Addiction to fantasy is a defence mechanism against the pain that we feel in our lives. It is a behaviour that is generally rooted in childhood, and it is a coping strategy that was learned to enable the child to survive the pain.

Very often the child will use stories like fairy tales to escape from the present moment, and often these children have incredible imaginations and can tell great stories. They imagine that they will be rescued by a charming prince on a white horse.... or that they will meet a kind, sweet princess who will make them happy....

As a child, this strategy is very successful but as you grow into an adult, it can become quite destructive. For example, a child that has learnt to escape into fantasy when its parents shout, may find that when they hear an argument, or take part in an argument as an adult, they escape again instead of dealing with what is in front of them. They can also impose a fantasy scenario onto the reality that is not agreeing with them, and this can be very frustrating for other adults who do not perhaps understand what is going on.

The child inside the adult thinks that it is unsafe when it hears the shouting and does the only thing it knows how to do to keep safe. The adult may not even be aware that this is what his or her unconscious mind is doing, as it is a deeply entrenched behaviour pattern.

Fantasy addicts are usually highly emotionally wounded individuals who find life very difficult to take part in. Some of the characteristics of fantasy addicts are that they cannot concentrate on what is in front of them if they feel threatened - they tend to switch off and vacate the premises, whilst still being physically in the room. They also project fantasies onto other people, and so often suffer huge disappointments when reality is not as they imagined.
Fantasy addiction is a survival mechanism for the pain experienced in childhood. It is not widely understood, although many people suffer from the condition.

Recovery from fantasy addiction is a process of dealing with whatever the pain was in the first place and learning to accept life as it really is, and not as you would like it to be. It is about becoming really honest with yourself and watching as you check out, and asking what happened at that time that may have triggered you. Once you are aware of your triggers, you can begin to persuade the inner child that you will keep him or her safe and that you will make sure they are never hurt in that way again. Be patient with yourself! It could take some time to understand your behaviour.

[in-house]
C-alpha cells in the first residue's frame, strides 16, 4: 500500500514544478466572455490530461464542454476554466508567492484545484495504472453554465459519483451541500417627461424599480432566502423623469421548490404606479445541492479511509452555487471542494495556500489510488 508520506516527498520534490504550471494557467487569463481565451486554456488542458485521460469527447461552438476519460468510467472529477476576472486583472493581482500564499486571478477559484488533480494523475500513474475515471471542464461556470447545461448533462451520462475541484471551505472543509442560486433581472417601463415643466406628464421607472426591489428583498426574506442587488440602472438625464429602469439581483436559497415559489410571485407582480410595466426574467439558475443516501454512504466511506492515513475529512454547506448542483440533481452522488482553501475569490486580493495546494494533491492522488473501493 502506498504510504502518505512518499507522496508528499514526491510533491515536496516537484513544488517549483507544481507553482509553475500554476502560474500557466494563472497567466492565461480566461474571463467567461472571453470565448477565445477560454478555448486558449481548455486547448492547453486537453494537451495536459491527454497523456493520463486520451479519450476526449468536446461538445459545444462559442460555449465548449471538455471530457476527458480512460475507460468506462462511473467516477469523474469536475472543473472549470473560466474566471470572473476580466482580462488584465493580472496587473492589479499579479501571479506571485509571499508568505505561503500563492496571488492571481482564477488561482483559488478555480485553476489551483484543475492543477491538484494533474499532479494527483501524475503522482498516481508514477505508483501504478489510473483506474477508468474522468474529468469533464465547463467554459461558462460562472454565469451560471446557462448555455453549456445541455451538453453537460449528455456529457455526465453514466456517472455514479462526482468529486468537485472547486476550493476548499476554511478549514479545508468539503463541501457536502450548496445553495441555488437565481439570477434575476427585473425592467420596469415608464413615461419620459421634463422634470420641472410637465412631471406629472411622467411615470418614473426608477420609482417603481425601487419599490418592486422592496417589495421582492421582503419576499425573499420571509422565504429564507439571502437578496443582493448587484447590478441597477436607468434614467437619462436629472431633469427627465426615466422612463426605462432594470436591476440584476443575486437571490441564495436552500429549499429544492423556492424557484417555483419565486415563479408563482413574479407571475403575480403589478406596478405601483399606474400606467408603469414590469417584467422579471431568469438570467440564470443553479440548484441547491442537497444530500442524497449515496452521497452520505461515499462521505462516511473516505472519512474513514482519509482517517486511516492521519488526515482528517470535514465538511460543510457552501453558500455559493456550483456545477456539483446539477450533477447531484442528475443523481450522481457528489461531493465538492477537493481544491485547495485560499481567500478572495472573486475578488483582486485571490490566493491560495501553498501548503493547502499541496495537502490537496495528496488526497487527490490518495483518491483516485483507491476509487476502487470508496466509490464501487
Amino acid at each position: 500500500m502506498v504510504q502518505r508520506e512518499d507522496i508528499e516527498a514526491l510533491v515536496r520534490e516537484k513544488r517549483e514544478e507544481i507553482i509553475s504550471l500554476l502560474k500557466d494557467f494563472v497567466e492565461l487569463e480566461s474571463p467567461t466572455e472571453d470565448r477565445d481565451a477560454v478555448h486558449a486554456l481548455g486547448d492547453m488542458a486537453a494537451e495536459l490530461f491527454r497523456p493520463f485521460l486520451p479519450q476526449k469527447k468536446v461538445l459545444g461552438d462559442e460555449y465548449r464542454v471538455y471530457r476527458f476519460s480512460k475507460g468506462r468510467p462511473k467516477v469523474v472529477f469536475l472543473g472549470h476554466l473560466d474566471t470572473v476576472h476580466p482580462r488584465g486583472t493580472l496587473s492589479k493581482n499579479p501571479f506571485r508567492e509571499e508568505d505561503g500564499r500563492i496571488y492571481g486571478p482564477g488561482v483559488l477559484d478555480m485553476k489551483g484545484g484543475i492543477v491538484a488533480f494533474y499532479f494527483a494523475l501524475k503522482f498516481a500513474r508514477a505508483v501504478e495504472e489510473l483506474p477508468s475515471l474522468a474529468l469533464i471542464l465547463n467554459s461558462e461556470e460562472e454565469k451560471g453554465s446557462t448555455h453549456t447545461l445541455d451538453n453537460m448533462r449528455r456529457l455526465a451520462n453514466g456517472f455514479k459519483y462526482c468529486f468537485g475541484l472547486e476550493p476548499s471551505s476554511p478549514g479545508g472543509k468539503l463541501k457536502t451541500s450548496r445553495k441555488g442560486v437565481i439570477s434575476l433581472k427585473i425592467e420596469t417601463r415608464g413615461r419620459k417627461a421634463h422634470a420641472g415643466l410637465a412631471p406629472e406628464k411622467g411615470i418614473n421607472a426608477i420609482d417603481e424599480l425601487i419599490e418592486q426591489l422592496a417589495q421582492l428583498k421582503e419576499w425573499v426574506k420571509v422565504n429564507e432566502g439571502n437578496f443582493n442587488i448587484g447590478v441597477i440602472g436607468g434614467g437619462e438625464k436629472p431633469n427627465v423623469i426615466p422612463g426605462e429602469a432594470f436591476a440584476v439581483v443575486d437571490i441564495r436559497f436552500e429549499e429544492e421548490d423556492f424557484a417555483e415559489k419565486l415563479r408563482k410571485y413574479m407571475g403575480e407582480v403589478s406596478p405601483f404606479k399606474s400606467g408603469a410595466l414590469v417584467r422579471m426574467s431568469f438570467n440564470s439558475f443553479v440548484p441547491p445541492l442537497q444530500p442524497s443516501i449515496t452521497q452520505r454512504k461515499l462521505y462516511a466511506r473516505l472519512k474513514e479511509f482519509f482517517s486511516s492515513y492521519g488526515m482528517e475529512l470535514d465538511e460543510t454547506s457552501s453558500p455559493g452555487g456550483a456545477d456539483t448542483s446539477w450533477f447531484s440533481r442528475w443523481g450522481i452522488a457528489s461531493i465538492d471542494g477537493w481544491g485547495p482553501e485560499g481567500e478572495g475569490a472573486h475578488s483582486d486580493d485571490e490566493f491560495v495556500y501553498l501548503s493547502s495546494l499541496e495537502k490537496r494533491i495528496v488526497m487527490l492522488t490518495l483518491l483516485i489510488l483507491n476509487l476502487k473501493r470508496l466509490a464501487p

Fantasy addiction is just one of a number of ways that we try to survive as children and like all other addictions, it involves behaviour without choice. The mind of the addict is thinking that it needs to escape into fantasy in order to remain safe. Even if this is not true, the addict has to escape anyway, because that is what they learned to do as a child.

There is hope. Every day is a new day. Be patient with yourself as you learn to live life as it really is. Surround yourself with supportive people and remember, you survived, and now you need to learn to live.

Written by Caroline Nettle

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Author's Bio: 

Caroline Nettle is passionate about healing, recovery, and assisting others to grow. Her website Spiritual Growth Tools is the culmination of many years of seeking answers about her own health and well-being, and studying the human condition. She writes articles, is a healer and gives talks about subjects relating to spiritual growth and personal development.
Spiritual Growth Tools is an online resources dedicated to spiritual growth and personal development. It aims to provide resources and information to assist others on their journey to inner peace, vitality, and a happier, healthier lifestyle!
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